Heavy Rain Watch - What you need to know

Metservice NZ has issued a Heavy Rain Watch for the Waikato region, in place from 2am–3pm, Wednesday 1 February.

Given the large amount of rainfall that our district has experienced over the past few days, we are urging residents to continue to take care and stay aware of the conditions in their area. Further rainfall could quickly exacerbate existing slips, river levels and produce further flooding quite quickly.

Click here to read more and keep up to date.

Proposed District plan FAQs

What is the district plan?

A District Plan is a document which sets out the guidance and rules on how you can use and develop your land.

Every development project needs to be assessed under the Waitomo District Plan to determine if resource consent is required.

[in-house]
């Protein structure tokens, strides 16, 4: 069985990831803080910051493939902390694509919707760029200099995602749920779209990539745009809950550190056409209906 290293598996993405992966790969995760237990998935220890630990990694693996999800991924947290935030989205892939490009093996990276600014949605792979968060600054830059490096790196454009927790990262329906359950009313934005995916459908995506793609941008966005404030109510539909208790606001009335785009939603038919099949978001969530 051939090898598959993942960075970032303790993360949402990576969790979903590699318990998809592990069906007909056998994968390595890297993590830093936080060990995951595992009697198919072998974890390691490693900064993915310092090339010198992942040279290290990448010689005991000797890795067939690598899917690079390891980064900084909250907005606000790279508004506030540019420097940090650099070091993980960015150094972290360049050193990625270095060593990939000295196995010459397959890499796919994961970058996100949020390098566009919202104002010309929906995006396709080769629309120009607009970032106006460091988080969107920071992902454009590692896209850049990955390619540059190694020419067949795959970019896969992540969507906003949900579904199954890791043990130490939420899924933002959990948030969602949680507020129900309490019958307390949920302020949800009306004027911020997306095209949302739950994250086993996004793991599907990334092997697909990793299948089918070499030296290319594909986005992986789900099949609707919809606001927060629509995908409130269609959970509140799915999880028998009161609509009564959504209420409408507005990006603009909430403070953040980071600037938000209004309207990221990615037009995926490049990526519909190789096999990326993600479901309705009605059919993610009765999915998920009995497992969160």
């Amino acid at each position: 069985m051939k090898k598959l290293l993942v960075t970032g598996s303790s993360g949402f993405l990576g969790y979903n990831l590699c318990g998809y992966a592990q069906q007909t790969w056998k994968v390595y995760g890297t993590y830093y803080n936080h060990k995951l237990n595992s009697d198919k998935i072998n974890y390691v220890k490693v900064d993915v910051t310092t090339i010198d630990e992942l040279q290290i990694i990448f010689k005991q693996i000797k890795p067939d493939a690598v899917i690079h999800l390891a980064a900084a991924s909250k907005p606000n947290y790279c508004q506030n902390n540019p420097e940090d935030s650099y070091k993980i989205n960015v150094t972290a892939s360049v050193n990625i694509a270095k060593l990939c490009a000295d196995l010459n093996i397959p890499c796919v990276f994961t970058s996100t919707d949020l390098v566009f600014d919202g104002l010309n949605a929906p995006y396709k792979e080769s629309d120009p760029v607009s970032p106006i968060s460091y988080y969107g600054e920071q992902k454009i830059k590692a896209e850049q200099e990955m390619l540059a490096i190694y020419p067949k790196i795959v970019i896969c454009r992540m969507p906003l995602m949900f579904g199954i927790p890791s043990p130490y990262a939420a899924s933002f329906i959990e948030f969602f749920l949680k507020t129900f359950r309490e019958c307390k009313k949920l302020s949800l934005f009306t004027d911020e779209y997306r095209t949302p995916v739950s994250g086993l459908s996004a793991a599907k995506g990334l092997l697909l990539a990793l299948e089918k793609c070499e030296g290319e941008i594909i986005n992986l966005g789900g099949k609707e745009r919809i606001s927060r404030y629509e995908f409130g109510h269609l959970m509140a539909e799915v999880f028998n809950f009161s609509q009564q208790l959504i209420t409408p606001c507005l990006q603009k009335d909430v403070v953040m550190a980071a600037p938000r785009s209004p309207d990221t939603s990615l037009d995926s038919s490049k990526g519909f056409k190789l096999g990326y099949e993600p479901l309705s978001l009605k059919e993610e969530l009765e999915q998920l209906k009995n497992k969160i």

The best way to view the District Plan is online. You can also view a hard copy of the District Plan at the Waitomo District Council office in Te Kūiti or at the library.

Why is the District Plan being reviewed?

Under the Resource Management Act 1991, the District Plan has to be reviewed every ten years. The review of the Operative District Plan began in 2017 and has involved extensive iwi, community and stakeholder engagement.

The review of the District Plan allows communities to reassess environmental outcomes and priorities, and to redefine their vision for the future of the Waitomo District.

How does the district plan affect me?

The District Plan affects the way you and your neighbours can use and develop your properties. It identifies a range of activities that are anticipated in the district, where they should occur and regulates these activities through the objectives, policies, rules, explanations and definitions.

The positive outcomes achieved through the district plan generally go unnoticed for most people and it is often not until someone wants to start a new activity or redevelop their property that they become aware of the District Plan rules and the intended outcomes.